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Deep generative model for drug design from protein target sequence


Drug discovery for a protein target is a laborious and costly process. Deep learning (DL) methods have been applied to drug discovery and successfully generated novel molecular structures, and they can substantially reduce development time and costs. However, most of them rely on prior knowledge, either by drawing on the structure and properties of known molecules to generate similar candidate molecules or extracting information on the binding sites of protein pockets to obtain molecules that can bind to them. In this paper, DeepTarget, an end-to-end DL model, was proposed to generate novel molecules solely relying on the amino acid sequence of the target protein to reduce the heavy reliance on prior knowledge. DeepTarget includes three modules: Amino Acid Sequence Embedding (AASE), Structural Feature Inference (SFI), and Molecule Generation (MG). AASE generates embeddings from the amino acid sequence of the target protein. SFI inferences the potential structural features of the synthesized molecule, and MG seeks to construct the eventual molecule. The validity of the generated molecules was demonstrated by a benchmark platform of molecular generation models. The interaction between the generated molecules and the target proteins was also verified on the basis of two metrics, drug–target affinity and molecular docking. The results of the experiments indicated the efficacy of the model for direct molecule generation solely conditioned on amino acid sequence.


The chemical space of drugs is estimated to be between 1023 and 1060 power of molecules. Despite the compound library contains millions of data, easily scalable compound libraries have covered only a tiny fraction of the synthesized, drug-like chemical space [1, 2]. Obtaining ligands (representing drugs or compounds) for proteins is a critical task in drug discovery. Given a specific protein (also called target, such as a protein representing a human or virus), two standard methods could be reemployed to discover a ligand: virtual screening and de novo design. Virtual screening [3] is carried out in two manners: (1) by studying the interaction patterns between target proteins and small molecules and (2) by comparing the structures and pharmacophores of known small molecules to select from many molecules that are reasonable for subsequent testing. De novo design towards target protein directly generates molecules by exploring the explicit rules of known data, in contrast to virtual screening, which is cumbersome and not straightforward.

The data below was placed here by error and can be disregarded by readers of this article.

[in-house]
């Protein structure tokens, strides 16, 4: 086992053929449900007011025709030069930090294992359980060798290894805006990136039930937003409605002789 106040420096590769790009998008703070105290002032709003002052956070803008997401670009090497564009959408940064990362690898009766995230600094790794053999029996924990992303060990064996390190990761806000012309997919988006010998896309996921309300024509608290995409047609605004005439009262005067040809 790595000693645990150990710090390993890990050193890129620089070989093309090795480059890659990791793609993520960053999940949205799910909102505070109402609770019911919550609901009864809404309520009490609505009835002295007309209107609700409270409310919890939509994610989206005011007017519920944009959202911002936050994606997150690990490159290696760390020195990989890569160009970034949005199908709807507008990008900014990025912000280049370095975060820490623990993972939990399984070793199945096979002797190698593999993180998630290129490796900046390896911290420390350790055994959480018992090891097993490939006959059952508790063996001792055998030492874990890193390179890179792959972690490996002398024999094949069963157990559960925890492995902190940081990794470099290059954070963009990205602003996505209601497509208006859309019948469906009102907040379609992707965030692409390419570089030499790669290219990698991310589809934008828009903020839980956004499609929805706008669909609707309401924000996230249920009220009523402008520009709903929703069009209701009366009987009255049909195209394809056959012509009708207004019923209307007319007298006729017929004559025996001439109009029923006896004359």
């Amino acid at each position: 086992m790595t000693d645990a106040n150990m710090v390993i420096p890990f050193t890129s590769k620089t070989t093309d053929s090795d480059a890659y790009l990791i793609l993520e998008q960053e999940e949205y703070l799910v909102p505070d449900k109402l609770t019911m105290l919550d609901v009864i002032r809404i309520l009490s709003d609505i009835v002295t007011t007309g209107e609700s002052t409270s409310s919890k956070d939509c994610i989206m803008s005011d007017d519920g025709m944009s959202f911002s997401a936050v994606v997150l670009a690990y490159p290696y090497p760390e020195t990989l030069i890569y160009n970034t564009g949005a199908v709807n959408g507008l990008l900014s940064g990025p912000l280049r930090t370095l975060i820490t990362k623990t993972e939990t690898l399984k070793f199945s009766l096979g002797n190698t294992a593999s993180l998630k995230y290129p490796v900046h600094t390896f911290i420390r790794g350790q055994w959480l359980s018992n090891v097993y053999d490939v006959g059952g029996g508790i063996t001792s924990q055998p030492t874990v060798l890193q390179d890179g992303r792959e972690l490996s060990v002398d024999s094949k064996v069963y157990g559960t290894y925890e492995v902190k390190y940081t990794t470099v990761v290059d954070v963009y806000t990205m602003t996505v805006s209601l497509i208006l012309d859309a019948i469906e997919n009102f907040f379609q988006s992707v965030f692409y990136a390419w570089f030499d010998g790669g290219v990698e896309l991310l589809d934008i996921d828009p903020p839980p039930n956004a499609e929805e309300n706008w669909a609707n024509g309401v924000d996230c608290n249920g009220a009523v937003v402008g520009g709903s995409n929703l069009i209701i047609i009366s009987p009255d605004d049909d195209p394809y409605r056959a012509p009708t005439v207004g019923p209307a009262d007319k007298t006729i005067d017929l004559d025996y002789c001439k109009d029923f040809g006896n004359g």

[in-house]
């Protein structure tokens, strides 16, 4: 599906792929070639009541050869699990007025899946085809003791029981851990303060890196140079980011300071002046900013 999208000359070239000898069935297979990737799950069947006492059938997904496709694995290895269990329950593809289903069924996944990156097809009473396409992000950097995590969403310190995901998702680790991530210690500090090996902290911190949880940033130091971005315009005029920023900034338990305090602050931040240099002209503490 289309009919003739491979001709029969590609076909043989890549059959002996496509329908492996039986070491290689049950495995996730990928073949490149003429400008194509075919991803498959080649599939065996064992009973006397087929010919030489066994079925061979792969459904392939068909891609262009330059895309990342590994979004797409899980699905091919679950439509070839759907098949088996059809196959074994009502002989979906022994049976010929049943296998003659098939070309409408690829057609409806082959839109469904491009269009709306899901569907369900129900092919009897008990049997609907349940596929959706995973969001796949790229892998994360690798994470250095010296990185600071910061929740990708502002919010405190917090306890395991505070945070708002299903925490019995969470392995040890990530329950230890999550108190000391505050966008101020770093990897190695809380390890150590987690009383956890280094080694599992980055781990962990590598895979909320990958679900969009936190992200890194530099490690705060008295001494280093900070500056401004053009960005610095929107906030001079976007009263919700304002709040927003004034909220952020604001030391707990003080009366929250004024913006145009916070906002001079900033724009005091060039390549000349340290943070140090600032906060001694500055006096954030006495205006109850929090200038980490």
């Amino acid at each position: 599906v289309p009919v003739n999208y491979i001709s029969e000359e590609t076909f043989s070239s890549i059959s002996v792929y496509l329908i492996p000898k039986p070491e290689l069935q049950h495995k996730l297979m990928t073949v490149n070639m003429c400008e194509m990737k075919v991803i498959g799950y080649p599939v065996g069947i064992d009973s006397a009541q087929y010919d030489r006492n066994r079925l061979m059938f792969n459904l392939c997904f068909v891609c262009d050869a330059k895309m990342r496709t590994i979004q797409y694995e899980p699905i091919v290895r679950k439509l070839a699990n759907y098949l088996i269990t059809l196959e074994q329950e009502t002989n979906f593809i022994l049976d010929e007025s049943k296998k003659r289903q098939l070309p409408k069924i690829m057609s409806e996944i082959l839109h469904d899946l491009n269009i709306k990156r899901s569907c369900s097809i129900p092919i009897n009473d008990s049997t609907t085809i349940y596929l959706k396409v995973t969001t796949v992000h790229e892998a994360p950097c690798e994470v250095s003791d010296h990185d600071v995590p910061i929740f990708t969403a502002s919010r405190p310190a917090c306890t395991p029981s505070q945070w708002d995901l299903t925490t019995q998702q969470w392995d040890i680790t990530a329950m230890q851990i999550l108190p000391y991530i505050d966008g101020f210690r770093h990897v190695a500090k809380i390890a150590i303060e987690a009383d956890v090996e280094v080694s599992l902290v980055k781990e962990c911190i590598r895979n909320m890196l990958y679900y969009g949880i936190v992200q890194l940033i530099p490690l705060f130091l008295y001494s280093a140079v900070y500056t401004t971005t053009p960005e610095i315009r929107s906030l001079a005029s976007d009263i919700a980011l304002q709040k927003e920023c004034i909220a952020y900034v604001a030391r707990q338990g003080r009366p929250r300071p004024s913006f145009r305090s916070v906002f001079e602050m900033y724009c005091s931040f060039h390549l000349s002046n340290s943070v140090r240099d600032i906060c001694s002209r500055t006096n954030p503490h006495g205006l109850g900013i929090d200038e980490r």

Molecules with novel structures are constructed by combining existing compound fragments or genetic algorithms normally in the early stages of drug design. Recently, deep neural networks (DNNs)-based models gradually make their mark in a myriad of domains. Accordingly, methods based on deep learning (DL) [4] have a wide range of applications in the field of de-novo design [5, 6] and support variable molecule format, including molecule fingerprints [7], simplified molecular input line entry system (SMILES) [8], molecule graphs [9, 10], and three-dimensional (3D) structures [11]. They try to learn the probability distribution from relevant data, explore latent features, and infer new molecules from the learned data distribution. Furthermore, the generative model combined with reinforcement learning (RL) [12] could optimize the generated molecules [13, 14]. In summary, the application of deep generative networks has made it possible to take a big step forward in drug discovery.

Existing generation methods (Fig. 1a) are divided into ligand-based molecule generation (LBMG) and pocket-based molecule generation (PBMG). LBMG methods generate novel molecules on the basis of the backbone structure and properties of existing ligands. For example, 3DMolGNN [15] refines the molecule (produced by a pre-trained molecule generation network) as close as possible to the known inhibitors of the same family of proteins by transfer learning. It produces small molecules that better bind to the target protein and exhibit desirable drug properties. Merk et al.[16] inputs SMILES strings and fine tunes on a smaller activate drug dataset to force the models to generate focused molecule libraries with the desired activity towards the same target. GENTRL [17] utilizes a generative model combining with combined reinforcement learning (RL), variational inference, and tensor decompositions to design inhibitors of discoidin domain receptor 1 (DDR1). It is pretrained using the ZINC database and then continued with DDR1 and common kinase inhibitors. As for PBMG methods, they are conditioned on known bind site information about proteins. For example, MolAIcal [18] generates 3D structures of molecules from 3D pockets of protein targets, and it is based on the PDBbind database and docking screening by Autodock Vina [19]. Miha et al. [20] trained a generative adversarial model to generate compound structures that are complementary to protein through the obtained structures of protein–ligand complexes. Methods, such as LiGAN and GVAE_SVAE [21, 22], encode protein pockets and choose conditional VAE to generate new molecules that could bind to protein pockets. Similarly, EGCM_cRNN [23] integrates 3D structural information of protein binding pockets into conditional RNN (cRNN) models to control the generation of drug-like molecules.